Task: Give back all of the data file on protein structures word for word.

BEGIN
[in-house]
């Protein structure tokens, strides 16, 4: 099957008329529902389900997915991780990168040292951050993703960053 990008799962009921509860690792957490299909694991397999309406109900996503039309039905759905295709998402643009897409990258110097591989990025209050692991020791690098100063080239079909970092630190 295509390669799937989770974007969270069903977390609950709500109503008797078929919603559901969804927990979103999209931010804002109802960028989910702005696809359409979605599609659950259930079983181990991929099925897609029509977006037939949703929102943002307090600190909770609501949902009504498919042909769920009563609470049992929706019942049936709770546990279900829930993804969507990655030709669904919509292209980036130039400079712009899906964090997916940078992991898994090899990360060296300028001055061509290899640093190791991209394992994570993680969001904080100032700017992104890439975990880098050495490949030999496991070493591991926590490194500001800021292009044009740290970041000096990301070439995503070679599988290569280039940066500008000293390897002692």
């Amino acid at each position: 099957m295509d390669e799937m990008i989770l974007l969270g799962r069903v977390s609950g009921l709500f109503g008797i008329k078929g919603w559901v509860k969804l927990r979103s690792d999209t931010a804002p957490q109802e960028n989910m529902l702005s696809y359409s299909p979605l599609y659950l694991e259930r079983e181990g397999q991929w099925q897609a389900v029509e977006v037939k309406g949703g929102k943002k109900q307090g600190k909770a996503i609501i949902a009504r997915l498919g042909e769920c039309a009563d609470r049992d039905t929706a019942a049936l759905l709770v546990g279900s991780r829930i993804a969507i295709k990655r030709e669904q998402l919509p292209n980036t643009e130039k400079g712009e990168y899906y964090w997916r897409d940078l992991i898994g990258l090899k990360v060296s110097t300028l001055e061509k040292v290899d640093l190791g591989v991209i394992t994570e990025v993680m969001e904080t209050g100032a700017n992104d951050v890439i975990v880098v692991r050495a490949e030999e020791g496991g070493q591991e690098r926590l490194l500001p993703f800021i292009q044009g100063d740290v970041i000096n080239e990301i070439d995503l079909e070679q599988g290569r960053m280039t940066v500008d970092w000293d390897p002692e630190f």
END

[in-house]
């Protein structure tokens, strides 16, 4: 099957008329529902389900997915991780990168040292951050993703960053 990008799962009921509860690792957490299909694991397999309406109900996503039309039905759905295709998402643009897409990258110097591989990025209050692991020791690098100063080239079909970092630190 295509390669799937989770974007969270069903977390609950709500109503008797078929919603559901969804927990979103999209931010804002109802960028989910702005696809359409979605599609659950259930079983181990991929099925897609029509977006037939949703929102943002307090600190909770609501949902009504498919042909769920009563609470049992929706019942049936709770546990279900829930993804969507990655030709669904919509292209980036130039400079712009899906964090997916940078992991898994090899990360060296300028001055061509290899640093190791991209394992994570993680969001904080100032700017992104890439975990880098050495490949030999496991070493591991926590490194500001800021292009044009740290970041000096990301070439995503070679599988290569280039940066500008000293390897002692």
């Amino acid at each position: 099957m295509d390669e799937m990008i989770l974007l969270g799962r069903v977390s609950g009921l709500f109503g008797i008329k078929g919603w559901v509860k969804l927990r979103s690792d999209t931010a804002p957490q109802e960028n989910m529902l702005s696809y359409s299909p979605l599609y659950l694991e259930r079983e181990g397999q991929w099925q897609a389900v029509e977006v037939k309406g949703g929102k943002k109900q307090g600190k909770a996503i609501i949902a009504r997915l498919g042909e769920c039309a009563d609470r049992d039905t929706a019942a049936l759905l709770v546990g279900s991780r829930i993804a969507i295709k990655r030709e669904q998402l919509p292209n980036t643009e130039k400079g712009e990168y899906y964090w997916r897409d940078l992991i898994g990258l090899k990360v060296s110097t300028l001055e061509k040292v290899d640093l190791g591989v991209i394992t994570e990025v993680m969001e904080t209050g100032a700017n992104d951050v890439i975990v880098v692991r050495a490949e030999e020791g496991g070493q591991e690098r926590l490194l500001p993703f800021i292009q044009g100063d740290v970041i000096n080239e990301i070439d995503l079909e070679q599988g290569r960053m280039t940066v500008d970092w000293d390897p002692e630190f």